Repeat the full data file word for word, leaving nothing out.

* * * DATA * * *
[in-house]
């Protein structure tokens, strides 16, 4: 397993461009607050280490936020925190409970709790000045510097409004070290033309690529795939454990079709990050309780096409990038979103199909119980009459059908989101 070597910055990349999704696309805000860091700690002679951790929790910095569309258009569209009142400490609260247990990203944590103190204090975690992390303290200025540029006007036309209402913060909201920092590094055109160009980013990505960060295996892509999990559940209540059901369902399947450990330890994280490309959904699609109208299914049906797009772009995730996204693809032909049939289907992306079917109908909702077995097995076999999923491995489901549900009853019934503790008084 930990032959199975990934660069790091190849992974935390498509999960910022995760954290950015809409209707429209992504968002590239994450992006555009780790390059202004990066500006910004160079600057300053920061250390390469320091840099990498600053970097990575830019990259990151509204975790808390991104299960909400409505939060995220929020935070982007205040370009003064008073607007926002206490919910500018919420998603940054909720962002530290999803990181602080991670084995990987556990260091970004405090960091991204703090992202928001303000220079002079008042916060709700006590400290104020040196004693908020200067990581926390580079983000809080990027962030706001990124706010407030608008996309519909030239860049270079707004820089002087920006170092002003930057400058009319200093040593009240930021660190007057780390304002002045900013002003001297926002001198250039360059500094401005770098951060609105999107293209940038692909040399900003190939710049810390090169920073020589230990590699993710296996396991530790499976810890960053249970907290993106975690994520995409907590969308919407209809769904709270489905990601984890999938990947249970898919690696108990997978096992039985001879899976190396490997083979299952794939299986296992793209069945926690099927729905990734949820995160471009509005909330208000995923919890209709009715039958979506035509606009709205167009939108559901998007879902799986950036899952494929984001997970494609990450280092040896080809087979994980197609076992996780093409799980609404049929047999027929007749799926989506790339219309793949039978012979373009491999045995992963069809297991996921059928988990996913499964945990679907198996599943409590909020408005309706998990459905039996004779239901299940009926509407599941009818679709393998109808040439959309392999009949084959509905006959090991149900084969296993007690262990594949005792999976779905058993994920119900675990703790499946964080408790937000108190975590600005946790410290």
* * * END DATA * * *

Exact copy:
[in-house]
């Protein structure tokens, strides 16, 4: 397993461009607050280490936020925190409970709790000045510097409004070290033309690529795939454990079709990050309780096409990038979103199909119980009459059908989101 070597910055990349999704696309805000860091700690002679951790929790910095569309258009569209009142400490609260247990990203944590103190204090975690992390303290200025540029006007036309209402913060909201920092590094055109160009980013990505960060295996892509999990559940209540059901369902399947450990330890994280490309959904699609109208299914049906797009772009995730996204693809032909049939289907992306079917109908909702077995097995076999999923491995489901549900009853019934503790008084 930990032959199975990934660069790091190849992974935390498509999960910022995760954290950015809409209707429209992504968002590239994450992006555009780790390059202004990066500006910004160079600057300053920061250390390469320091840099990498600053970097990575830019990259990151509204975790808390991104299960909400409505939060995220929020935070982007205040370009003064008073607007926002206490919910500018919420998603940054909720962002530290999803990181602080991670084995990987556990260091970004405090960091991204703090992202928001303000220079002079008042916060709700006590400290104020040196004693908020200067990581926390580079983000809080990027962030706001990124706010407030608008996309519909030239860049270079707004820089002087920006170092002003930057400058009319200093040593009240930021660190007057780390304002002045900013002003001297926002001198250039360059500094401005770098951060609105999107293209940038692909040399900003190939710049810390090169920073020589230990590699993710296996396991530790499976810890960053249970907290993106975690994520995409907590969308919407209809769904709270489905990601984890999938990947249970898919690696108990997978096992039985001879899976190396490997083979299952794939299986296992793209069945926690099927729905990734949820995160471009509005909330208000995923919890209709009715039958979506035509606009709205167009939108559901998007879902799986950036899952494929984001997970494609990450280092040896080809087979994980197609076992996780093409799980609404049929047999027929007749799926989506790339219309793949039978012979373009491999045995992963069809297991996921059928988990996913499964945990679907198996599943409590909020408005309706998990459905039996004779239901299940009926509407599941009818679709393998109808040439959309392999009949084959509905006959090991149900084969296993007690262990594949005792999976779905058993994920119900675990703790499946964080408790937000108190975590600005946790410290």